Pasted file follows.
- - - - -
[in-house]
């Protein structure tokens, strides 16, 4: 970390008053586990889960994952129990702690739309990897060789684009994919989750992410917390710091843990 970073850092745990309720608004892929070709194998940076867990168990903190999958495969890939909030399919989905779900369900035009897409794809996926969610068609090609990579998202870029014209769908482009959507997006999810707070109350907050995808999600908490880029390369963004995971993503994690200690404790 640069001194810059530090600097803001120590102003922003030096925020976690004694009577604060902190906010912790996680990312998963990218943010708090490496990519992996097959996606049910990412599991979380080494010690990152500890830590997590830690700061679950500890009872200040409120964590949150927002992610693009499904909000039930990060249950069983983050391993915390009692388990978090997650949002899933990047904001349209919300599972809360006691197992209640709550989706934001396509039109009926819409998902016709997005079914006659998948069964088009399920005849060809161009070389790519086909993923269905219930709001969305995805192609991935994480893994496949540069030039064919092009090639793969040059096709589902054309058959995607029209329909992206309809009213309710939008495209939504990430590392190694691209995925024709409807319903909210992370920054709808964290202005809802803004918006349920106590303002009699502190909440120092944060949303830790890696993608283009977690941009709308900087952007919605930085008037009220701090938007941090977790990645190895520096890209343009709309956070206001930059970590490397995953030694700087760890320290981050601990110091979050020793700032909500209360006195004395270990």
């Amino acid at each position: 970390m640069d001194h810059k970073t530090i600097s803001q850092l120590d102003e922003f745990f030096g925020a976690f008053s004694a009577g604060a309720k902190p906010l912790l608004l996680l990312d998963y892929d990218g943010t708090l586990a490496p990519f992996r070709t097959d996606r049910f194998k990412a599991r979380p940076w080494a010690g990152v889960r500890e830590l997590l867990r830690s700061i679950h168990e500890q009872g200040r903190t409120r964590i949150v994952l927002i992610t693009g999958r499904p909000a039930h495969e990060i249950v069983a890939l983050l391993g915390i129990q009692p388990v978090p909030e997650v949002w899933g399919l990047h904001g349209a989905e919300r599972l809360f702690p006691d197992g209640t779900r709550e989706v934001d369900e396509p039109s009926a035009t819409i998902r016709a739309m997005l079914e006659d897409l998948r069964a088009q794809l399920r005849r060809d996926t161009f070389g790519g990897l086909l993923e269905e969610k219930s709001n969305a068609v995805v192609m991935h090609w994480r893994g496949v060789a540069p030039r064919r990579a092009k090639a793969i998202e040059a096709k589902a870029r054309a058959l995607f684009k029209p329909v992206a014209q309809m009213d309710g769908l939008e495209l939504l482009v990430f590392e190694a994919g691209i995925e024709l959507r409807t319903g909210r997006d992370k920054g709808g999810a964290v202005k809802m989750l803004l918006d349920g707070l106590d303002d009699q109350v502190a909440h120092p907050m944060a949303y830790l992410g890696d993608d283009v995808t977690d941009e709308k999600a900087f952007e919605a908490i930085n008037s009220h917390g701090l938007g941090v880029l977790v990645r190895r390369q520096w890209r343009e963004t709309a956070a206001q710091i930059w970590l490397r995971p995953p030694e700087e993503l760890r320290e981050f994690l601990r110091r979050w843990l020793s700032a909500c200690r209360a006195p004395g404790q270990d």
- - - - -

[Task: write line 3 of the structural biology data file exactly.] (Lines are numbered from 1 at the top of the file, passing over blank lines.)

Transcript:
């Amino acid at each position: 970390m640069d001194h810059k970073t530090i600097s803001q850092l120590d102003e922003f745990f030096g925020a976690f008053s004694a009577g604060a309720k902190p906010l912790l608004l996680l990312d998963y892929d990218g943010t708090l586990a490496p990519f992996r070709t097959d996606r049910f194998k990412a599991r979380p940076w080494a010690g990152v889960r500890e830590l997590l867990r830690s700061i679950h168990e500890q009872g200040r903190t409120r964590i949150v994952l927002i992610t693009g999958r499904p909000a039930h495969e990060i249950v069983a890939l983050l391993g915390i129990q009692p388990v978090p909030e997650v949002w899933g399919l990047h904001g349209a989905e919300r599972l809360f702690p006691d197992g209640t779900r709550e989706v934001d369900e396509p039109s009926a035009t819409i998902r016709a739309m997005l079914e006659d897409l998948r069964a088009q794809l399920r005849r060809d996926t161009f070389g790519g990897l086909l993923e269905e969610k219930s709001n969305a068609v995805v192609m991935h090609w994480r893994g496949v060789a540069p030039r064919r990579a092009k090639a793969i998202e040059a096709k589902a870029r054309a058959l995607f684009k029209p329909v992206a014209q309809m009213d309710g769908l939008e495209l939504l482009v990430f590392e190694a994919g691209i995925e024709l959507r409807t319903g909210r997006d992370k920054g709808g999810a964290v202005k809802m989750l803004l918006d349920g707070l106590d303002d009699q109350v502190a909440h120092p907050m944060a949303y830790l992410g890696d993608d283009v995808t977690d941009e709308k999600a900087f952007e919605a908490i930085n008037s009220h917390g701090l938007g941090v880029l977790v990645r190895r390369q520096w890209r343009e963004t709309a956070a206001q710091i930059w970590l490397r995971p995953p030694e700087e993503l760890r320290e981050f994690l601990r110091r979050w843990l020793s700032a909500c200690r209360a006195p004395g404790q270990d």